A European bison, whose sudden death at a Moscow region nature reserve earlier this month sparked outrage among conservationists, was felled not by food poisoning, but by an overdose on speed, according to a forensic study, RIA-Novosti reported.
The bizarre death of Shponti, a mating bull imported from Germany to boost Russia's breeding program, was initially chalked up to rotten fruits.
But an independent study revealed that the 1,300 kilogram animal had elevated levels of amphetamines in his kidneys, enough to cause cardiac arrest, the state-owned news agency reported.
It was not immediately clear how Shponti could have ingested the powerful drug.
The Priosko-Terrasny reserve has been at the center of efforts to save the European Bison since Soviet times, but has been scandalized in recent years by apparently open warfare between employees and the park's management.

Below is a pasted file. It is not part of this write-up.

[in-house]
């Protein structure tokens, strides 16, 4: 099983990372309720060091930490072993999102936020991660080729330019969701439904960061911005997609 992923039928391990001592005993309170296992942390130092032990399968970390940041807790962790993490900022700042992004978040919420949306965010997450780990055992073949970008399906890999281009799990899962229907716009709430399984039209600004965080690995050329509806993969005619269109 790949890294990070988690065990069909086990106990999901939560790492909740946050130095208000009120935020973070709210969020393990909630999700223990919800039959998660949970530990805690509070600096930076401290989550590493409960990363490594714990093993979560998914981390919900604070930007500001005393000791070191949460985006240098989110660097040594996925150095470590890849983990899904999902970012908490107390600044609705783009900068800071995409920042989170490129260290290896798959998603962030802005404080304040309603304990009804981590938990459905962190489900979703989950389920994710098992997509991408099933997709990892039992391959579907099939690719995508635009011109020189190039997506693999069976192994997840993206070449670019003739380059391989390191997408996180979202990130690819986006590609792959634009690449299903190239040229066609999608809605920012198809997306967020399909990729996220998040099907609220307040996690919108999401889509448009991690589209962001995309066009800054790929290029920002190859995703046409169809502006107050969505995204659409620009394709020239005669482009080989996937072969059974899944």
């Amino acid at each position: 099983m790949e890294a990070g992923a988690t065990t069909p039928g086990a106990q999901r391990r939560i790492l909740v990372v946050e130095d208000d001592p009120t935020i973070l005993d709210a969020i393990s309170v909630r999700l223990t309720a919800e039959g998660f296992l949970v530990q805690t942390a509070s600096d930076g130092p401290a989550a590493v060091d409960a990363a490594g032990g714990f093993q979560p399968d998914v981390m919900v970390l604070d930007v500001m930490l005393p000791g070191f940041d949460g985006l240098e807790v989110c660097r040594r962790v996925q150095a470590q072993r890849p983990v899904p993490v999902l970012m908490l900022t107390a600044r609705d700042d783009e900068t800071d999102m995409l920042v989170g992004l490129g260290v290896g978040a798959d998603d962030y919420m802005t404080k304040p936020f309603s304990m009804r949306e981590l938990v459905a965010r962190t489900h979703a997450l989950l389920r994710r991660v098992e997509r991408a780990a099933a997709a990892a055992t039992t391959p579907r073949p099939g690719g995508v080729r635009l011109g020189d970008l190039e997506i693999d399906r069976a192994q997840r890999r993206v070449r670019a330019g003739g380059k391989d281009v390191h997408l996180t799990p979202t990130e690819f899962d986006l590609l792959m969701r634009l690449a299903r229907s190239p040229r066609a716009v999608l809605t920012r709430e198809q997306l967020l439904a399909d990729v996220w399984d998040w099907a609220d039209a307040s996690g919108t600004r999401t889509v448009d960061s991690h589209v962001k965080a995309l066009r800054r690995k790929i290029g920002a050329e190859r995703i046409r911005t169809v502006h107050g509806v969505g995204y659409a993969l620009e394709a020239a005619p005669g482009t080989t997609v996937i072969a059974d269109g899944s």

An earlier statement on reserve website, which appeared to be written by disgruntled employees, said KaMaZ trucks dumped several crates of rotten mandarins and tomatoes in the Bison enclosure sometime before New Year's, according to the statement.
The statement laid the blame for Shponti's death squarely on the park's director.
Three bison have died at the reserve under murky circumstances in recent months. A female bison, Madonna, perished on Jan. 7, the same day as Shponti, and an eight-year-old breeding bull named Multon was euthanized in October after he apparently broke his jaw.
The results of an official inquiry into Shponti and Madonna's death are expected in mid-February.